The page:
“Four kilometers?!” I said. “That’s what they said four kilometers ago.” We were in no condition to wander off on a wild goose chase. So we turned around and headed back down the road to the villa. On our way we came across an old woman we’d met earlier. She eagerly greeted us and waved us over to her little lean-to home. Frail and shorter even than my four feet eleven inches, she tottered over to a makeshift wooden table beside what looked to be her bed. On it sat an enormous fruit, the size of a basketball. It was yellow with brown spiny skin and the flesh looked like unfurled flower petals. Tiny flies buzzed around the long-exposed innards. The woman said something to us in Balinese and then pointed to the sticky fruit that smelled of rotten pineapple. We asked her what it was; she told us; we didn’t understand. “Try?” she said in English. Then she took a handmade knife with an ornately carved handle and wiped it with a dirty rag.
“Shhh,” said Chris, still smiling big too. “Can we take picture?” he asked the woman. She nodded then quickly disappeared into another hut, obviously not wanting to be part of the portrait.
“What are we going to do if we have to eat that?” I said. We’d gotten all kinds of shots before we left Chicago, and we were loaded up to our eyeballs with antibiotics and other pharmaceuticals, but still, I didn’t want to spend my first day in Bali worshipping a porcelain god.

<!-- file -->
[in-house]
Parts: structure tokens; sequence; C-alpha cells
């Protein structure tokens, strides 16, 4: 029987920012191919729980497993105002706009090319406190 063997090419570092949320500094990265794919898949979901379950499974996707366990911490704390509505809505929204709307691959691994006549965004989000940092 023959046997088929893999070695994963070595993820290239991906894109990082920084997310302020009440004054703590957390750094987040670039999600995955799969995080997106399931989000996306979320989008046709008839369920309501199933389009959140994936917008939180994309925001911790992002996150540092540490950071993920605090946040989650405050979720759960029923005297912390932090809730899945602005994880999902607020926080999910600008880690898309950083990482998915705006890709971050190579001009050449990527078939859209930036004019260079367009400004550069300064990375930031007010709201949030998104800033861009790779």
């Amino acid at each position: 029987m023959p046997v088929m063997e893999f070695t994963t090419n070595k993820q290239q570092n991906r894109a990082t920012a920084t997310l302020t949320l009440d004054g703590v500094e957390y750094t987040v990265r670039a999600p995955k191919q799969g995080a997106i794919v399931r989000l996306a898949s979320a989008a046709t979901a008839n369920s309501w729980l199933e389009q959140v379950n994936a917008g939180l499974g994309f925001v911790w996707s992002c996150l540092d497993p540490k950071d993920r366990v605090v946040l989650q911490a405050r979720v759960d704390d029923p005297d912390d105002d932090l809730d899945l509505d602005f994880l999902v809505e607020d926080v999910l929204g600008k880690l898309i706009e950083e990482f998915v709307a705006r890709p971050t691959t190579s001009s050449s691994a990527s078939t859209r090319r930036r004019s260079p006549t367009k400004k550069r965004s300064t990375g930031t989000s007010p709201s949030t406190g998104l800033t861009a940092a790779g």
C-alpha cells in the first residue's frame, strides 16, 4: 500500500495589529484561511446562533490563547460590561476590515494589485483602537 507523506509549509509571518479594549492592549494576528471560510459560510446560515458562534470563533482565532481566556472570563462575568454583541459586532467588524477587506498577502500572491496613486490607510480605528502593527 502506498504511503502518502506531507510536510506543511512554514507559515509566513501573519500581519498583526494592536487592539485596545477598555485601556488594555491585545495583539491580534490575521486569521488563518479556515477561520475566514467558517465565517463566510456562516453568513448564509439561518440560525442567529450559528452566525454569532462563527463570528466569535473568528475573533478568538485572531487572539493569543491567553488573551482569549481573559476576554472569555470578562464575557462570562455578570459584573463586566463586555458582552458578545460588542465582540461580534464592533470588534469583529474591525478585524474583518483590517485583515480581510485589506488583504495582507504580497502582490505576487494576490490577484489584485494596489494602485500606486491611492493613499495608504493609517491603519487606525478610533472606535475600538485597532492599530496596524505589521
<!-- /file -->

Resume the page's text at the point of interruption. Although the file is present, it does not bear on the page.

“We’ll just tell her that we’ll take it to go,” Chris said.
“Yeah, like she’s going to understand that.”
The woman reappeared with a plastic bag in her hand, and we let out a simultaneous sigh. She cut off a huge piece of the fruit and placed it in the bag and tied the handles. Then she told us all about how to prepare it, or store it, or something, and handed us the bag. Terima kasih, we said with a small bow. And I really meant it. Not only was her gesture exceedingly generous, but I was selfishly grateful for another day of good health. The woman walked us back to the road, prattling on in Balinese. We nodded and smiled, and she laughed and laughed and waved us good-bye.
As we strolled home I thought about the wedding tomorrow. Would the bride be as mirthful as this woman in another sixty years?
Read more at “The Bali Diary: Shaky Ground.”